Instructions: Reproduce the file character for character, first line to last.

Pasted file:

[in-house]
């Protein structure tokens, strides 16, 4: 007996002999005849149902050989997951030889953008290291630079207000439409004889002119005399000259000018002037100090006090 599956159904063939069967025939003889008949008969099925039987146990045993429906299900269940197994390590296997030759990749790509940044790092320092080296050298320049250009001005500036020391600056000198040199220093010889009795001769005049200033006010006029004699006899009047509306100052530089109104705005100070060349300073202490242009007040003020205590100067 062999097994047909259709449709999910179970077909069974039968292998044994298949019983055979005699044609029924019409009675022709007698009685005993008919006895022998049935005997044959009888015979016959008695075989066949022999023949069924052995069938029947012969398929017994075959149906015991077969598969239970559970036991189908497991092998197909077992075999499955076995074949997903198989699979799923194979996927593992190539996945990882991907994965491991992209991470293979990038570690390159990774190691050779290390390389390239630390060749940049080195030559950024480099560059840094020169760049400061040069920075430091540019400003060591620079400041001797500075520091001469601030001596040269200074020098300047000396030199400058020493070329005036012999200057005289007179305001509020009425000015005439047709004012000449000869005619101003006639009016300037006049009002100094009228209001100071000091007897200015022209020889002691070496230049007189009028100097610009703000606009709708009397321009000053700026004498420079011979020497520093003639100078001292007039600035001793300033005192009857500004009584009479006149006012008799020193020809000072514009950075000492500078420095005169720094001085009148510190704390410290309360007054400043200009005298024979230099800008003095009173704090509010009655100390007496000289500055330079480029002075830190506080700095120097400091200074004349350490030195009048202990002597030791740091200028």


[in-house]
């Protein structure tokens, strides 16, 4: 007996002999005849149902050989997951030889953008290291630079207000439409004889002119005399000259000018002037100090006090 599956159904063939069967025939003889008949008969099925039987146990045993429906299900269940197994390590296997030759990749790509940044790092320092080296050298320049250009001005500036020391600056000198040199220093010889009795001769005049200033006010006029004699006899009047509306100052530089109104705005100070060349300073202490242009007040003020205590100067 062999097994047909259709449709999910179970077909069974039968292998044994298949019983055979005699044609029924019409009675022709007698009685005993008919006895022998049935005997044959009888015979016959008695075989066949022999023949069924052995069938029947012969398929017994075959149906015991077969598969239970559970036991189908497991092998197909077992075999499955076995074949997903198989699979799923194979996927593992190539996945990882991907994965491991992209991470293979990038570690390159990774190691050779290390390389390239630390060749940049080195030559950024480099560059840094020169760049400061040069920075430091540019400003060591620079400041001797500075520091001469601030001596040269200074020098300047000396030199400058020493070329005036012999200057005289007179305001509020009425000015005439047709004012000449000869005619101003006639009016300037006049009002100094009228209001100071000091007897200015022209020889002691070496230049007189009028100097610009703000606009709708009397321009000053700026004498420079011979020497520093003639100078001292007039600035001793300033005192009857500004009584009479006149006012008799020193020809000072514009950075000492500078420095005169720094001085009148510190704390410290309360007054400043200009005298024979230099800008003095009173704090509010009655100390007496000289500055330079480029002075830190506080700095120097400091200074004349350490030195009048202990002597030791740091200028």